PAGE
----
I am new here and I am interested in reducing urban sprawl. It seems to be the case that misuse of TIF districts in many areas has created an environment which fuels over-development of retail in areas which are already saturated. If this is the case, what can be done with regard to convincing state and other local bodies to reform and restructure their rules regarding the creation of TIF districts? Is this an issue that can be taken up at the federal level?
In a slightly unrelated vein, I'd like to ask about Main Street redevelopment ideas. I was in Winchester Virginia today and I was impressed with the beauty and walkability of the downtown. The area is historically and culturally rich (with places like the tomb of Lord Fairfax from the 18th century, several museums preserving the area's civil war and colonial heritage and of course, the town has the distinction of being home to the country legend Patsy Cline). Further adding to the town's attractiveness in my view, is the pedestrian mall. However, one thing was on my mind as I walked around the streets that were lined with 18th century buildings: the almost total lack of people on a Tuesday afternoon. Most of the people I saw were driving through town towards the new big-box developments along the highway.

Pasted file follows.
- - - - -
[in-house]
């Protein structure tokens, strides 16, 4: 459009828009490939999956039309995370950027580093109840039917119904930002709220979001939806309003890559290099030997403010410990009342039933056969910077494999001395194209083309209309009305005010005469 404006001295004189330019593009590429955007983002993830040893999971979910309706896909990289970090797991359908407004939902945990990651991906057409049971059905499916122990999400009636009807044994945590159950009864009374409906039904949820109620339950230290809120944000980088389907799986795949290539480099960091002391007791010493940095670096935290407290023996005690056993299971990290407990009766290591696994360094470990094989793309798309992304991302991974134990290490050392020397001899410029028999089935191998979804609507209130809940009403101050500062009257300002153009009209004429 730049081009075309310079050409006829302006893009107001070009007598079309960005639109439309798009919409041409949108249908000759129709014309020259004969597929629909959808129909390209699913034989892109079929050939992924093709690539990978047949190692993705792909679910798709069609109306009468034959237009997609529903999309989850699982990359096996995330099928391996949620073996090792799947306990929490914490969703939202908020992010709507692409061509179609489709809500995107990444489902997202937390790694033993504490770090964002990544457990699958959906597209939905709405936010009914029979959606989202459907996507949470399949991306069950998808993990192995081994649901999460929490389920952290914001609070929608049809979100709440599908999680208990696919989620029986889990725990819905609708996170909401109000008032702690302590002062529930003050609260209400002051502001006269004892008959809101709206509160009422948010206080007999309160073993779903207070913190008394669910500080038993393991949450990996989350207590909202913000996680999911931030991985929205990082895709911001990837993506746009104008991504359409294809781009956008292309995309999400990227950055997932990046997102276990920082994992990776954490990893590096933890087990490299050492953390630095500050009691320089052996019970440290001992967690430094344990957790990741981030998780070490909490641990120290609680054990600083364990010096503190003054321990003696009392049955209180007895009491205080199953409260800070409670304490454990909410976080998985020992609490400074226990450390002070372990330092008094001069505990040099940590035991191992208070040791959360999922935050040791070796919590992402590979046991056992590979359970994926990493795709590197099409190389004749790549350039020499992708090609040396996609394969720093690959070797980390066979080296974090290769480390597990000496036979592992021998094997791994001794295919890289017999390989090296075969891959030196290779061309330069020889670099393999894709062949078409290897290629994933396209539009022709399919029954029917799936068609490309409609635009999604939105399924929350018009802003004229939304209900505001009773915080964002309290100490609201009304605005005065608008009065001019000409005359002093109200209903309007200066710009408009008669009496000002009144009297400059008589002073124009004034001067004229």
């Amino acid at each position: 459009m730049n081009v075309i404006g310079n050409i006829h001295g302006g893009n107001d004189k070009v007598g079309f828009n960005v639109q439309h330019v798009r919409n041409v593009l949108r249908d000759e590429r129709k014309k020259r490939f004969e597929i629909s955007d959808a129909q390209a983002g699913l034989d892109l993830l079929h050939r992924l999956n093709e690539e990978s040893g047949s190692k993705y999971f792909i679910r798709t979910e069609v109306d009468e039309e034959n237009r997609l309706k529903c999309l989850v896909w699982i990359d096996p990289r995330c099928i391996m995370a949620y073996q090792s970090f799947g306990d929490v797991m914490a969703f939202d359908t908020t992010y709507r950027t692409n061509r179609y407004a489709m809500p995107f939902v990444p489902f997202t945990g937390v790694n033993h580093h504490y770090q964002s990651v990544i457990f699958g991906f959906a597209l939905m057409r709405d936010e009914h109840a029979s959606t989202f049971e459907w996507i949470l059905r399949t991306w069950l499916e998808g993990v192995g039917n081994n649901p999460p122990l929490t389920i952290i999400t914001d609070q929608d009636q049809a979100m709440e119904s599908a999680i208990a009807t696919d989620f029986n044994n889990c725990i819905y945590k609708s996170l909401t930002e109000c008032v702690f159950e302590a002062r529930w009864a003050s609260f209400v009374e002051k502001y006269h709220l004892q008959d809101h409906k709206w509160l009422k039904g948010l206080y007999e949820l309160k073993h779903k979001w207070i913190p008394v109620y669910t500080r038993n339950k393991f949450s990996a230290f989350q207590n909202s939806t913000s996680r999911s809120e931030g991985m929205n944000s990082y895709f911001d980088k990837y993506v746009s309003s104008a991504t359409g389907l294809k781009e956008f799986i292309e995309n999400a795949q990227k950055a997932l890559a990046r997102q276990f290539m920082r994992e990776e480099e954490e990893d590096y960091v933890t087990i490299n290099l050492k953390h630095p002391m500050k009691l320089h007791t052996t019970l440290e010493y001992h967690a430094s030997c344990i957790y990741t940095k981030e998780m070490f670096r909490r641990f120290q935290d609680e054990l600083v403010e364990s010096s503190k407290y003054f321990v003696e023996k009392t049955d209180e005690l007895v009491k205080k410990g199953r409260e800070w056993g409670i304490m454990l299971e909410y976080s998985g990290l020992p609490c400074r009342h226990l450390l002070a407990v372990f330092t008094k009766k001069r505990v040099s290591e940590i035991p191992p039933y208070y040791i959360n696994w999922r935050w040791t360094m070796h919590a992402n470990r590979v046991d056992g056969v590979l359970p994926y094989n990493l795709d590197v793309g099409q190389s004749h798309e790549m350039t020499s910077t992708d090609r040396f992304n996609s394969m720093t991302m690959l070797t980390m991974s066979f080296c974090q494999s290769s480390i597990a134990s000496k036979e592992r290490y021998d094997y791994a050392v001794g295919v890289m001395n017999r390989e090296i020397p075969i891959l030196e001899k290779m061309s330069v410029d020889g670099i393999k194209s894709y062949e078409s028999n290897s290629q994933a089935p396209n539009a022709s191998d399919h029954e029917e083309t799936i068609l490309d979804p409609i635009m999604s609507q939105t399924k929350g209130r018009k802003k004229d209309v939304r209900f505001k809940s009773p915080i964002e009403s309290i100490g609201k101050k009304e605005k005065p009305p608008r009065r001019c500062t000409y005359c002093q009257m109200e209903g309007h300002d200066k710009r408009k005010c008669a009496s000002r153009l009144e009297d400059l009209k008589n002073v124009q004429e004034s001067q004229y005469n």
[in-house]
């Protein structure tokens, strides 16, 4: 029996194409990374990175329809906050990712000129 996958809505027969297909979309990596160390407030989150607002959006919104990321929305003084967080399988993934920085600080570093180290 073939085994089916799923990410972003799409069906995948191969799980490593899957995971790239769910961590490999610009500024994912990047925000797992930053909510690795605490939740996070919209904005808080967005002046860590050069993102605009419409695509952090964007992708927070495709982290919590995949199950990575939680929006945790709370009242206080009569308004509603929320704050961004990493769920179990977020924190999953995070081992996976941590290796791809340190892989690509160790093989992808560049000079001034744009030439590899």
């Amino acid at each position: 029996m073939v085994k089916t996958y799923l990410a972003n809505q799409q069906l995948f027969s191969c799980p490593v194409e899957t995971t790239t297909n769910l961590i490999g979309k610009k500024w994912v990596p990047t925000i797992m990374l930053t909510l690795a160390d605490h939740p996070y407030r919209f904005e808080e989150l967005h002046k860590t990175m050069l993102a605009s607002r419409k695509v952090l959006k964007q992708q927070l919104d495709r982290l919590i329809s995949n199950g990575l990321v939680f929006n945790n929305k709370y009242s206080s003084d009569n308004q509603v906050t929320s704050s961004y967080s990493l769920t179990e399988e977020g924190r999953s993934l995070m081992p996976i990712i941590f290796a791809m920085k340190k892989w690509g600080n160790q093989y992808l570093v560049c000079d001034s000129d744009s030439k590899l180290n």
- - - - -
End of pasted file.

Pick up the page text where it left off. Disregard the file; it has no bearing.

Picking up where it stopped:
The question here is, how can towns like this seize hold of and cultivate their cultural and architectural capital? I personally think that creating incentives for downtown necessity retail may be one way. The stores along the pedestrian mall were either gift stores or restaurants. There were a few clothing stores. There were no hardware stores or food markets. There were no pharmacies. These are the things that need to be located downtown. What other ideas are out there?
(Gedunker) I modified the thread title to be a little more specific about the thread topic. Thanks and carry on!